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A diagnosis of autism can be overwhelming for both children and parents. There are a lot of decisions to be made, and it can be difficult to figure out what is best for your child.
One popular concern is diet. Can diet help ease autism symptoms? Let’s find out.
Common Medical and Nutritional Challenges for Kids with Autism
Some kids with autism have medical and/or nutritional challenges that can make it difficult to get them to eat a variety of foods. To make matters worse, many kids with autism suffer from stomach issues.
It’s important to understand these challenges before trying to create a healthy diet for your child.
Some common medical and nutritional challenges that can make it difficult for kids with autism to eat a variety of foods include:
- Gastrointestinal Issues: Many kids with autism suffer from gastrointestinal issues, such as constipation, diarrhea, and/or stomach pain. These issues can make it difficult for kids to eat a variety of foods.
- Diarrhea: Another common gastrointestinal issue that can make it difficult for children with autism to eat certain foods is diarrhea.
Diarrhea can cause abdominal pain and can make some foods, such as dairy and high-fiber foods, difficult to digest.
- Abdominal Distention: This is a condition in which the stomach bulges outward and is often accompanied by bloating, discomfort, and pain.
- Discomfort/Bloating: Some children with autism experience discomfort and bloating after eating, which can be caused by a variety of factors, including food allergies, sensitivities, and intolerances.
- Gastroesophageal Reflux Disease (GERD): A condition in which the contents of the stomach come back up into the esophagus, often causing heartburn, pain, and vomiting.
- Excessive Gas: When a child with autism suffers from excessive gas, it can be uncomfortable and embarrassing. In some cases, it can also lead to other problems like bloating, indigestion, and even reflux.
- Constipation: Constipation is a common issue for kids with autism. A diet rich in fiber can help alleviate constipation and keep things moving smoothly.
- Fecal Impaction: Also called bowel impaction, fecal impaction is a condition in which the feces (waste matter) become hard and dry and can’t be passed easily.
When this happens, the person may have a bowel movement only every few days or not at all.
- Food Regurgitation: Some kids with autism have difficulty swallowing, which can lead to food regurgitation. This is when partially digested food comes back up through the esophagus and is spit out.
- Leaky Gut Syndrome: This condition, also called increased intestinal permeability, happens when the intestines become more permeable, or porous.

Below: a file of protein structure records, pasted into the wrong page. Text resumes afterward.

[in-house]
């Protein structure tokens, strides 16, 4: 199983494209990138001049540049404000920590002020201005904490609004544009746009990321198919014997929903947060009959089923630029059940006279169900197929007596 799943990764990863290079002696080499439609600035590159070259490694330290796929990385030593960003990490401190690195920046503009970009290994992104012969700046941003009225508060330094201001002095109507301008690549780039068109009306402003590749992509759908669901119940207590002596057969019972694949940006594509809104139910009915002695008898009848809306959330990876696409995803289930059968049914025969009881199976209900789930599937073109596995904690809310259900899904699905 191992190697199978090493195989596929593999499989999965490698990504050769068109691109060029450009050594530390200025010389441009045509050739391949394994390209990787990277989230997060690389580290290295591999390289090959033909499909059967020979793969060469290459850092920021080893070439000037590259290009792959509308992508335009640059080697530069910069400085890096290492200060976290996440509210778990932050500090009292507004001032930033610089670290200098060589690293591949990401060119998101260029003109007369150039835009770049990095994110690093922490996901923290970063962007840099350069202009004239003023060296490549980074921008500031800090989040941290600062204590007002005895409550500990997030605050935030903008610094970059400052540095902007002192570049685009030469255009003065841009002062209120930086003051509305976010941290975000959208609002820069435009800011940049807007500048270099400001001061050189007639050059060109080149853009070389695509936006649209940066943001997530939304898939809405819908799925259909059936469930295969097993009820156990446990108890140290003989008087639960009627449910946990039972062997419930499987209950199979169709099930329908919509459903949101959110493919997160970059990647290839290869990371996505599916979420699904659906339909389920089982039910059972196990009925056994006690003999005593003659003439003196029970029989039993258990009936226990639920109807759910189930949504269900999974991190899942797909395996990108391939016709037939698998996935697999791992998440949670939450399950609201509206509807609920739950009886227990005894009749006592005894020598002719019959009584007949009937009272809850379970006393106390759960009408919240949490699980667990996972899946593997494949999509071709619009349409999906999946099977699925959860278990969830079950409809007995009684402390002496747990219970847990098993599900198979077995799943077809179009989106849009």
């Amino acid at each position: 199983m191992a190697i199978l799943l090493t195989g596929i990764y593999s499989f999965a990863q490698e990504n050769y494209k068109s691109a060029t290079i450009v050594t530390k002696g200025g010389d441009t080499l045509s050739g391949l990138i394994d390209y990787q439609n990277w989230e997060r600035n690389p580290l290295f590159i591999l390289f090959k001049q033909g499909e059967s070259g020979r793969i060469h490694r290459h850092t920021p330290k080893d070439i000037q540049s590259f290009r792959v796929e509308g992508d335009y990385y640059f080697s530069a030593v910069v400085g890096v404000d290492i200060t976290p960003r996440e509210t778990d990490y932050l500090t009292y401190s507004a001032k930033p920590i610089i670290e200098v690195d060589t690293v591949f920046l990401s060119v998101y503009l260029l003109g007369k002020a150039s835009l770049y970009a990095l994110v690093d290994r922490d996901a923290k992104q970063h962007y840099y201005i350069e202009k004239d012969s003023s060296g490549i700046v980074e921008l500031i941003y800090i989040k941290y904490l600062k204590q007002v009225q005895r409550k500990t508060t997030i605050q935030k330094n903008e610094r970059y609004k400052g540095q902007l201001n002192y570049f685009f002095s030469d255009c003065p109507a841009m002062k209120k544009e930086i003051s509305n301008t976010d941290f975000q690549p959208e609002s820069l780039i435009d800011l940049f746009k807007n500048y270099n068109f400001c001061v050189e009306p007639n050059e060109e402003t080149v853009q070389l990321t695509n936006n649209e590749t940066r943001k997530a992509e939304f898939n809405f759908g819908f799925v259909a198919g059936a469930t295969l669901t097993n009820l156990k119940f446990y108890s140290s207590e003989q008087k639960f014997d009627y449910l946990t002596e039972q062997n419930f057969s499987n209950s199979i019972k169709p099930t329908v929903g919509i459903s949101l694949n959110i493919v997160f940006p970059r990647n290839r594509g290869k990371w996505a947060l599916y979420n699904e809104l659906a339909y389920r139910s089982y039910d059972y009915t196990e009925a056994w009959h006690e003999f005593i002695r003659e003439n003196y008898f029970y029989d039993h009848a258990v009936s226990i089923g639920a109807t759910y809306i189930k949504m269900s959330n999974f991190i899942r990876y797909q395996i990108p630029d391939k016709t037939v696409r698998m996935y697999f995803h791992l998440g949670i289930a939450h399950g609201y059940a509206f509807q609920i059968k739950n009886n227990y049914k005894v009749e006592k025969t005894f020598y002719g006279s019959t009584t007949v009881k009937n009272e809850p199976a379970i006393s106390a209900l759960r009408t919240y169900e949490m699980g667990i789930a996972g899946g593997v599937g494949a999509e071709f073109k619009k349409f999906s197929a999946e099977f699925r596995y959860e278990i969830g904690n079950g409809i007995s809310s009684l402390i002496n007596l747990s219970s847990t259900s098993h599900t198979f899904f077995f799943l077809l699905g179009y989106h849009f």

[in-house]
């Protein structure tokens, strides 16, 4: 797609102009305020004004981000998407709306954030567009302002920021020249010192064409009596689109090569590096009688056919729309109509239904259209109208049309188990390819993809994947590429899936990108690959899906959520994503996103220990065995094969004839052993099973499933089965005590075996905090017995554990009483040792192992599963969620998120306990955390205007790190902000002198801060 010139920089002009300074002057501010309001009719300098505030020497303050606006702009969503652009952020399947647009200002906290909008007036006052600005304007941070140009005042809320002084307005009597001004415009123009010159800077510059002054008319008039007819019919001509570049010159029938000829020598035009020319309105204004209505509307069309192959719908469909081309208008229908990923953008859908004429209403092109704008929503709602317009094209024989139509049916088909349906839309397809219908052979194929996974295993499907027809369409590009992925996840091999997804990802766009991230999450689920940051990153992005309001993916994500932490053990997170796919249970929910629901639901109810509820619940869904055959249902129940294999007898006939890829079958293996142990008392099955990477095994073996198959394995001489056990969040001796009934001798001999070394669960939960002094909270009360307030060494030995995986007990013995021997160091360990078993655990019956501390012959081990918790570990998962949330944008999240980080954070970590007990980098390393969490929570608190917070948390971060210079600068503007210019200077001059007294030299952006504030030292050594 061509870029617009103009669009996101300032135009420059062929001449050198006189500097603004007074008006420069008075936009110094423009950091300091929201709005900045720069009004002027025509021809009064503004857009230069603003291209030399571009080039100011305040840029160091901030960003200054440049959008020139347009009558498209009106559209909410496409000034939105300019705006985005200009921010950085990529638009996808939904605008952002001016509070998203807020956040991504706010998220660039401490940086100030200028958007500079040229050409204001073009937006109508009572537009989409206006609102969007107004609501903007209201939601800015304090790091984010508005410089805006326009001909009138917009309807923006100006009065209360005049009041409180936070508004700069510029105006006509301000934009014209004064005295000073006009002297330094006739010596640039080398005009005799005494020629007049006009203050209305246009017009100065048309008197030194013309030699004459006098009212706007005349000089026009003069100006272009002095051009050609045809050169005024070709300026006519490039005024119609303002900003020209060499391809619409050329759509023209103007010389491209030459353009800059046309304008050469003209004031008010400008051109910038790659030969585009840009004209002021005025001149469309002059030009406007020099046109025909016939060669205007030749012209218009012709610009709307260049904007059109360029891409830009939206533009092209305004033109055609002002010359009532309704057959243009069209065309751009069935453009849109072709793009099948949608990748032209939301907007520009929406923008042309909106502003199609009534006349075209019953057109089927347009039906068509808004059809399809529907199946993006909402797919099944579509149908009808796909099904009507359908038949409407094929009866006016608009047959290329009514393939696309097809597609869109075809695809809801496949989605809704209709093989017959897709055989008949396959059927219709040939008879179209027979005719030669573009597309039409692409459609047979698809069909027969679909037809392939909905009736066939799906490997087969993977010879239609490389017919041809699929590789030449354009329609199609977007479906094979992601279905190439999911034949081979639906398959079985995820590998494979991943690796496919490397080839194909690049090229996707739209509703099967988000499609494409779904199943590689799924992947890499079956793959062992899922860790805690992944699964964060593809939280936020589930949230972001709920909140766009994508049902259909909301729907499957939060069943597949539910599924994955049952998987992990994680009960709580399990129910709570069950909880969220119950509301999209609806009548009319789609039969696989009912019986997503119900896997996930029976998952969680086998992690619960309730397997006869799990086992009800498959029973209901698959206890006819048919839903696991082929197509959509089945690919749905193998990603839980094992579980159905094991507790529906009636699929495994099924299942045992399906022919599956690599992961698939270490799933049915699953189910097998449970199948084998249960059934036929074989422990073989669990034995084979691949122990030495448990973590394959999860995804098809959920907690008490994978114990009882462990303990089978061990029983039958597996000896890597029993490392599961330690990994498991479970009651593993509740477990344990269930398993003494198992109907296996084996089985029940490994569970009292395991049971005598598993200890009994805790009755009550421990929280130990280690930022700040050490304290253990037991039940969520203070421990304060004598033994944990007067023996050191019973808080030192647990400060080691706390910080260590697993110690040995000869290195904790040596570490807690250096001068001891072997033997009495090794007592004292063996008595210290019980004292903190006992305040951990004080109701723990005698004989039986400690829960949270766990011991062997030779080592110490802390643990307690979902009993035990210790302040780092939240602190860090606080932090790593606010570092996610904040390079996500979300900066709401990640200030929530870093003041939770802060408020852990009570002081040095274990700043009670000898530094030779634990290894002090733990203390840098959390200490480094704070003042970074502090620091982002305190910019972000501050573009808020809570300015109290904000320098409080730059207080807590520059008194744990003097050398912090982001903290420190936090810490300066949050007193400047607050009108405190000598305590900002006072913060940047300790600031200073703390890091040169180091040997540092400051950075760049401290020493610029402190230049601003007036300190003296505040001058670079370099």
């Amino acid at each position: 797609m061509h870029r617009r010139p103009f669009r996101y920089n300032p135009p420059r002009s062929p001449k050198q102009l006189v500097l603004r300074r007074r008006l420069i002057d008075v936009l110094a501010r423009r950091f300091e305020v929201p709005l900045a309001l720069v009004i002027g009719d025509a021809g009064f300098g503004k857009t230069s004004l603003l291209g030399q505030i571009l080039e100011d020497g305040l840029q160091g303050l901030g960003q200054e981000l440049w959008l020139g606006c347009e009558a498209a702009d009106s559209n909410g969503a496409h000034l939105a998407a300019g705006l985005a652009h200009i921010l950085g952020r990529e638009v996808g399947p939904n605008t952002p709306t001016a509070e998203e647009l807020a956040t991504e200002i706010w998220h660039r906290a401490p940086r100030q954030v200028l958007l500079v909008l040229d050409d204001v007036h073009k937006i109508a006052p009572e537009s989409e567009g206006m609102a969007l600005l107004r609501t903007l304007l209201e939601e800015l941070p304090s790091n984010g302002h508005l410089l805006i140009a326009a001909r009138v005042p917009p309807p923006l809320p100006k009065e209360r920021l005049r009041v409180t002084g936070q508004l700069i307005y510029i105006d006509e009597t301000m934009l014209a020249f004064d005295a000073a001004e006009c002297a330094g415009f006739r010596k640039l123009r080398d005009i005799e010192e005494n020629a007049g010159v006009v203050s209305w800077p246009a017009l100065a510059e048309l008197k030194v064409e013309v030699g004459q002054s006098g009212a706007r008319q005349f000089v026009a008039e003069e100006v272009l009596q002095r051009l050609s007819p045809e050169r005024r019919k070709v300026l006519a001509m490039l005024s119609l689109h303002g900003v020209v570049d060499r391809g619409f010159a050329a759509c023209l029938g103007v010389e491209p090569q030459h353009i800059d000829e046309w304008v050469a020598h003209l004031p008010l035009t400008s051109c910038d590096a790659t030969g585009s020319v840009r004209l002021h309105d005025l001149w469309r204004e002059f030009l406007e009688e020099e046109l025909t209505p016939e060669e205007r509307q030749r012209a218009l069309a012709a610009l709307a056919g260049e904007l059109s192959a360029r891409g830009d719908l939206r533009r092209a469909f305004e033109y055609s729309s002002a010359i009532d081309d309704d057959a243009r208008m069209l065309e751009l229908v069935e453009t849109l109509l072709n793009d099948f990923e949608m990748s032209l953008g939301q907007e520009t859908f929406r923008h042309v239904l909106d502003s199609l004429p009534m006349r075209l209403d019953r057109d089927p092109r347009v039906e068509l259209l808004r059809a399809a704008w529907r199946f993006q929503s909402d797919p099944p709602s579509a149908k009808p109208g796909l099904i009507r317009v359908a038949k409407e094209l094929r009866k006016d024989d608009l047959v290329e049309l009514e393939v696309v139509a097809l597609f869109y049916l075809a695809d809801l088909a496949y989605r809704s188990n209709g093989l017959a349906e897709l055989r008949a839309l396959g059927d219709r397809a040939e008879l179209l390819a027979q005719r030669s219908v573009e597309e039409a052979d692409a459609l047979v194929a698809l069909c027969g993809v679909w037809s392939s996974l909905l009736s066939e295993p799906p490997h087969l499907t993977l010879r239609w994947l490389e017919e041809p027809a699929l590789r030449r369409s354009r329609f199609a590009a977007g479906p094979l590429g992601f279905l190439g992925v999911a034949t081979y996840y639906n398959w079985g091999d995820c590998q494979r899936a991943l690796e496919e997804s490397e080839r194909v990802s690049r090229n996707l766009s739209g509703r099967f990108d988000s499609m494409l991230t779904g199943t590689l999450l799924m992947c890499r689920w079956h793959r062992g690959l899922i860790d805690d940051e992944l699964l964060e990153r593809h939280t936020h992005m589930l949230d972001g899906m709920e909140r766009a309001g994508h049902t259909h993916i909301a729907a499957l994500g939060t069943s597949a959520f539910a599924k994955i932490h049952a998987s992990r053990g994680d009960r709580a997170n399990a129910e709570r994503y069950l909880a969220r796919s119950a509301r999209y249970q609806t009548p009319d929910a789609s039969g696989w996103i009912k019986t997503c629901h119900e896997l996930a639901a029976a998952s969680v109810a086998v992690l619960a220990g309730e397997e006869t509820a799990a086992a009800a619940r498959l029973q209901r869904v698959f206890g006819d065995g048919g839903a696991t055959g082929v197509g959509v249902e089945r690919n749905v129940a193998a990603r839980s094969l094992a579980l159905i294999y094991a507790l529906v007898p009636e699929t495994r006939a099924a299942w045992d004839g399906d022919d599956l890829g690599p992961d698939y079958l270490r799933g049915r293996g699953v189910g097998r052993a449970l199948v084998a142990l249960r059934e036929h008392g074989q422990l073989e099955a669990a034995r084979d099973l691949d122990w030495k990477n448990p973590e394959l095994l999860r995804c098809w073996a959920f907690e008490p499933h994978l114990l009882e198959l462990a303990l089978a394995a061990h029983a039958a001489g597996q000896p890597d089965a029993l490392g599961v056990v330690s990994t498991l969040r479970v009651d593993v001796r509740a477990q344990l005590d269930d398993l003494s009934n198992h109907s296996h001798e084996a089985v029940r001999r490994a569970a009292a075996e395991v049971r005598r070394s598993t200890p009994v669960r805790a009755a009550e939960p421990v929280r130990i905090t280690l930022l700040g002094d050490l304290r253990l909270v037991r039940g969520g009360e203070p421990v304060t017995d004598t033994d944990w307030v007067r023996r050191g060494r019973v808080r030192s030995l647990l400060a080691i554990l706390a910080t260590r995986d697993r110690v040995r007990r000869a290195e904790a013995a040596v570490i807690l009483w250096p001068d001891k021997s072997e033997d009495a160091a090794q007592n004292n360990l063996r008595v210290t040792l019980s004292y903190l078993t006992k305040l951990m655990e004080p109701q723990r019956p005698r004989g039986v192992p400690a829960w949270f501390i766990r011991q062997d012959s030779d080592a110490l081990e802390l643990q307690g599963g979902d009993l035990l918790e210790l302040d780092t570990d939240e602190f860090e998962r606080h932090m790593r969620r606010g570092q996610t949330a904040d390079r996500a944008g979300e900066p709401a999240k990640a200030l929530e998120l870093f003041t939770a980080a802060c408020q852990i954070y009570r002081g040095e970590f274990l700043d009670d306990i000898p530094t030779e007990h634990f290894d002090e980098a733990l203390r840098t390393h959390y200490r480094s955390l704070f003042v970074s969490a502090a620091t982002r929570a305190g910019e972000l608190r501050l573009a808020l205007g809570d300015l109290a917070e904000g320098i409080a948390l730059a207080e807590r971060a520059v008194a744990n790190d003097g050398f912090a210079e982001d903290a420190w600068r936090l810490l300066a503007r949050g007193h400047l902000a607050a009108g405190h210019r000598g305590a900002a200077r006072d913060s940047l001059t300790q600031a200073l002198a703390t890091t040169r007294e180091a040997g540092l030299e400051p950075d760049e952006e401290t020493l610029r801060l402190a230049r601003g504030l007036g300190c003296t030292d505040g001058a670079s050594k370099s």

This allows toxins, bacteria, and other substances to pass through the intestinal wall and into the bloodstream, which can cause inflammation and other problems.
Nutrition difficulties may include:
- Allergies: Allergies to cow’s milk, soy, eggs, wheat, and other foods are common in autism. Resolving these allergies often requires radical changes to the diet.
- Food Intolerances: Children with autism often have difficulty digesting certain foods. This can lead to gastrointestinal problems, such as bloating, gas, diarrhea, and constipation.
- Feeding Problems: Many children with autism struggle to eat certain textures or types of foods. They may also have trouble with chewing or swallowing.
To help your child develop a healthy food relationship, it is important to understand and address any medical or nutritional challenges they may face.
If your child has allergies, you will need to work with a doctor or nutritionist to develop a safe and healthy diet for them. This may involve eliminating certain foods from their diet or making sure they get enough of specific nutrients.
It’s also important to note that if your child has food intolerances, you will need to be careful about what they eat and how much of it they eat. You may need to avoid certain foods altogether or make sure they are getting enough of specific nutrients.
And lastly, if your child has feeding problems, you may need to work with a speech therapist or occupational therapist to help them develop the skills they need to eat safely and effectively.
The bottom line is that every child with autism is different, and there is no one-size-fits-all diet for them. But by working with a doctor or nutritionist, you can develop a diet that meets your child’s specific needs and helps them develop a healthy relationship with food.